International curbs on banks
The one-off banking bonus tax has raised £2 billion, the chancellor Alistair Darling revealed in his 2010 Budget as he reiterated support for a global levy on the banking sector.
This 50% tax on bonuses of more than £25,000 paid between December and April raised significantly more than £550 million originally forecast.
The cash will go towards funding a £2.5 billion initiative to help small businesses and boost workers’ skill levels in the UK.
The big four UK banks have forked out more than £650 million in bonus tax - but they could well face further payments if plans for a global banking tax come to fruition.
“More countries now agree on the need for an international systemic tax on banks,” Darling said as he called for the levy to be brought forward.
“I agree with all those who think that such a tax should be internationally co-ordinated. Going it alone would costs thousands of jobs, not just in London, but across the country,” he warned.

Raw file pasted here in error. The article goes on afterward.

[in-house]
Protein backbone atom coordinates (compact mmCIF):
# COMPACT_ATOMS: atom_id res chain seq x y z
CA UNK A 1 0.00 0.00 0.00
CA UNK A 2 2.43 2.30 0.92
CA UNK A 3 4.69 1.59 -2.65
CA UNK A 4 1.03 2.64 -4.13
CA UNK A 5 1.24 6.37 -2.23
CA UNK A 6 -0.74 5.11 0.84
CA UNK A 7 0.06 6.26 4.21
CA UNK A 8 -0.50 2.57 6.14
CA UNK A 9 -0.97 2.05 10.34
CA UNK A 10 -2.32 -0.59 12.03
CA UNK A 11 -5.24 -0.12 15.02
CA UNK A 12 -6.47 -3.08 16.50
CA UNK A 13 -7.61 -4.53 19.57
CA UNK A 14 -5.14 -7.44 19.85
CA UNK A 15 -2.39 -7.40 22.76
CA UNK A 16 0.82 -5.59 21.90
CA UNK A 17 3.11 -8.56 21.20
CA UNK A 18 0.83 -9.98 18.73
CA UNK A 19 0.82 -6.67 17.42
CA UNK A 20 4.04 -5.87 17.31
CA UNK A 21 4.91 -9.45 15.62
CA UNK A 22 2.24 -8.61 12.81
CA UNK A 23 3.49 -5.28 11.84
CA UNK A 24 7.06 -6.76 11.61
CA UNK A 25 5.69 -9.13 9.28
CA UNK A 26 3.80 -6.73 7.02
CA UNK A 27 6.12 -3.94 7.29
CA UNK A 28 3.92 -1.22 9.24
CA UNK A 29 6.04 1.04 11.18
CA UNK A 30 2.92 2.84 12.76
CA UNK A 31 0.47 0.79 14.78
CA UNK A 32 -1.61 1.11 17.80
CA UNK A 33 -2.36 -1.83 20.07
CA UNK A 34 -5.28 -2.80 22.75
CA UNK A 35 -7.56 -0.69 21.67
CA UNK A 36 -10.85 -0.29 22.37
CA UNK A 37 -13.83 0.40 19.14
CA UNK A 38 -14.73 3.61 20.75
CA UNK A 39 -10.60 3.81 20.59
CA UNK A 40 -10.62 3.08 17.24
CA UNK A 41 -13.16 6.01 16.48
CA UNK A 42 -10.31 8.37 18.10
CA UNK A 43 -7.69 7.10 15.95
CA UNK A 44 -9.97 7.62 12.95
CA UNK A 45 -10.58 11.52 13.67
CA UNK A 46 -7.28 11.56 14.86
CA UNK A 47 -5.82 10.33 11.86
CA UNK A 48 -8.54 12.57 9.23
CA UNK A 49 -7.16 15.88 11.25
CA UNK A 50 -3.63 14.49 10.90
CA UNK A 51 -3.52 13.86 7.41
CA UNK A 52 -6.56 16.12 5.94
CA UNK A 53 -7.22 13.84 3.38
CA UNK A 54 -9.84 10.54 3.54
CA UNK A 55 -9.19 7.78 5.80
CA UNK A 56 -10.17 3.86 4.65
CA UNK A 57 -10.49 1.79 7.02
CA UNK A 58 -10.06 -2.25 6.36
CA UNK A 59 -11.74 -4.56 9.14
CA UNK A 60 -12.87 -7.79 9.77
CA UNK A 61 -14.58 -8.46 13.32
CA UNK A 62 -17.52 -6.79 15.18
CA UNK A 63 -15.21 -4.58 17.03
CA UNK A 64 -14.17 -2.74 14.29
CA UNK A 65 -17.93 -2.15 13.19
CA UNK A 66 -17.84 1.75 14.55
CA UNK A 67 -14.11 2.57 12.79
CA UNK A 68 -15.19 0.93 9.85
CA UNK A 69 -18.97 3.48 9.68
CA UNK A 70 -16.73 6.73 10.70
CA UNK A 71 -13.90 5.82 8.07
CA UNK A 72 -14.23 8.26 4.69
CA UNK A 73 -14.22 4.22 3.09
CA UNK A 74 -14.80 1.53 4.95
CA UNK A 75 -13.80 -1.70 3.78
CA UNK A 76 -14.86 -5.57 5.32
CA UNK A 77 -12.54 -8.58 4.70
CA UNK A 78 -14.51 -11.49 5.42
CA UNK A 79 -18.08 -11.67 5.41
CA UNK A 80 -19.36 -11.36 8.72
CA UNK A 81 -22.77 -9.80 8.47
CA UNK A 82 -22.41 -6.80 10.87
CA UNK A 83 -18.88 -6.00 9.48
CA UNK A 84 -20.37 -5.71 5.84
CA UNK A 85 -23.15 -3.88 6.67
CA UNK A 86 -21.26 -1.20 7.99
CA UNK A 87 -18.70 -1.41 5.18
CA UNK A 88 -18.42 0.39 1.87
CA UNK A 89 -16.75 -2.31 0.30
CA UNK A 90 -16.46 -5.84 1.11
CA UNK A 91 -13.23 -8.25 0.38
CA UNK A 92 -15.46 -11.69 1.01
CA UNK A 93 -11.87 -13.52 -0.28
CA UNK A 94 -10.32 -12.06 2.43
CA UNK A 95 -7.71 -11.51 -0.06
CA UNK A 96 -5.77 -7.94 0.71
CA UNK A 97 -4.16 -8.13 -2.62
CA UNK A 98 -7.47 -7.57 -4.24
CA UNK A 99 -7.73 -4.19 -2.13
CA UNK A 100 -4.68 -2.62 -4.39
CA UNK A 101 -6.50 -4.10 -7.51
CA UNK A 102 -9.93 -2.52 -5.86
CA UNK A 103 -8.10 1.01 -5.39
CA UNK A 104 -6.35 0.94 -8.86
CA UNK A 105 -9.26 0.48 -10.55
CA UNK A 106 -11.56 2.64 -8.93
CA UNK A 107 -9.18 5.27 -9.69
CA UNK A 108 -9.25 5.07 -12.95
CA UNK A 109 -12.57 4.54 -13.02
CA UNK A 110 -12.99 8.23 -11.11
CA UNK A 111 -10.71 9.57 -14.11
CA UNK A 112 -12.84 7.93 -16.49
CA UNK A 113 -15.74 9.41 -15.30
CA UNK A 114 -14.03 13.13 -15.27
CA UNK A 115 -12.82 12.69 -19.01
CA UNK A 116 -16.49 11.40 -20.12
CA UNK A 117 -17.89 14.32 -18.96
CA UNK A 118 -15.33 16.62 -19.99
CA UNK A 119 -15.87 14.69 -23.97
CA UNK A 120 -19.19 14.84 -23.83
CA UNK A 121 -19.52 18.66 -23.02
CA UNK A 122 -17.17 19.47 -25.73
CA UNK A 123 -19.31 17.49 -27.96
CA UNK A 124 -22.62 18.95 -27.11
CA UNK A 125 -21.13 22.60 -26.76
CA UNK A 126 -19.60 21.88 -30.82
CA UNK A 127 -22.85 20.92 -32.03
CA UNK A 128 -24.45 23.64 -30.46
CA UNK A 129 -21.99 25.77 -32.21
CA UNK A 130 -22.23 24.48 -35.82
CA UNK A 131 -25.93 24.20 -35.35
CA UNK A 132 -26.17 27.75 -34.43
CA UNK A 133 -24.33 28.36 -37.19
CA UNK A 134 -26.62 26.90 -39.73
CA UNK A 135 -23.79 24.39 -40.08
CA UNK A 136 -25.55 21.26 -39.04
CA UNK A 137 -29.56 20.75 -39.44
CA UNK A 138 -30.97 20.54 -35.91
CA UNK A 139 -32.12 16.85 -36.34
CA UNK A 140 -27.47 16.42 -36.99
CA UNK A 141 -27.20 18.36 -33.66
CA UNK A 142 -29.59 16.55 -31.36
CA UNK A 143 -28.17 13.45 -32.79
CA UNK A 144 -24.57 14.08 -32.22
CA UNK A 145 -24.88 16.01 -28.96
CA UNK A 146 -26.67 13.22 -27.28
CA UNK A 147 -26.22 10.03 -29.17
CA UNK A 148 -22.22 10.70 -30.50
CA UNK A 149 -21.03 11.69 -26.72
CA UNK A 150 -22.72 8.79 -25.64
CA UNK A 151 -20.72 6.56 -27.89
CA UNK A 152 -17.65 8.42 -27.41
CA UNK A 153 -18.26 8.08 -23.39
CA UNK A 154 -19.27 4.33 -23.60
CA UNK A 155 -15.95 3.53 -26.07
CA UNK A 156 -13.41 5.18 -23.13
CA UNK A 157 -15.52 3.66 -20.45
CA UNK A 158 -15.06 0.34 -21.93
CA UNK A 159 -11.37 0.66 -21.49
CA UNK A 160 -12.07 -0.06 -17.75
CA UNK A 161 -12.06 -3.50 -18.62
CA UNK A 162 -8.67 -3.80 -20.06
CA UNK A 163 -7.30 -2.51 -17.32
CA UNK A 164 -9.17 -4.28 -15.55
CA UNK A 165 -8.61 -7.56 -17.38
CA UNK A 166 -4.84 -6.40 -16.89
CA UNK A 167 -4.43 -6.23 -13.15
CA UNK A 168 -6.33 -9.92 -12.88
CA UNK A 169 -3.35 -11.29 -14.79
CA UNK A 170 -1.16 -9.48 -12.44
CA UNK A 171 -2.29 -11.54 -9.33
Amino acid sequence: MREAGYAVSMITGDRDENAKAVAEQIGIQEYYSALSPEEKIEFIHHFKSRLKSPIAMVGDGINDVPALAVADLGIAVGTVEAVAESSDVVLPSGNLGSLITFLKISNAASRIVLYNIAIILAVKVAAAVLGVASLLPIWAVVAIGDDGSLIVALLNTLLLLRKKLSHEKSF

However, the chancellor acknowledged that the success of the financial services sector is essential for the future of the UK as much as the global economy.
The British Bankers’ Association branded the chancellor’s speech as a “Budget with an eye on the ballot box.”
"The financial services industry already pays £24 billion annually in tax," the organisation says.
"We know only too well that taxing the banks will bring short-term popularity but the question that the Treasury is failing to answer is what all their additional rules and now this tax will mean for the price that people and businesses will pay for their loans and their mortgages."
In further efforts to boost the flow of cash from banks to businesses and consumers, Darling announced plans to up the lending targets for state-owned Lloyds and Royal Bank of Scotland.
He says the pair will lend £94 billion in the coming financial year of which half will be lent to small and medium-sized businesses. Lloyds and RBS lent £38 billion to SMEs last year.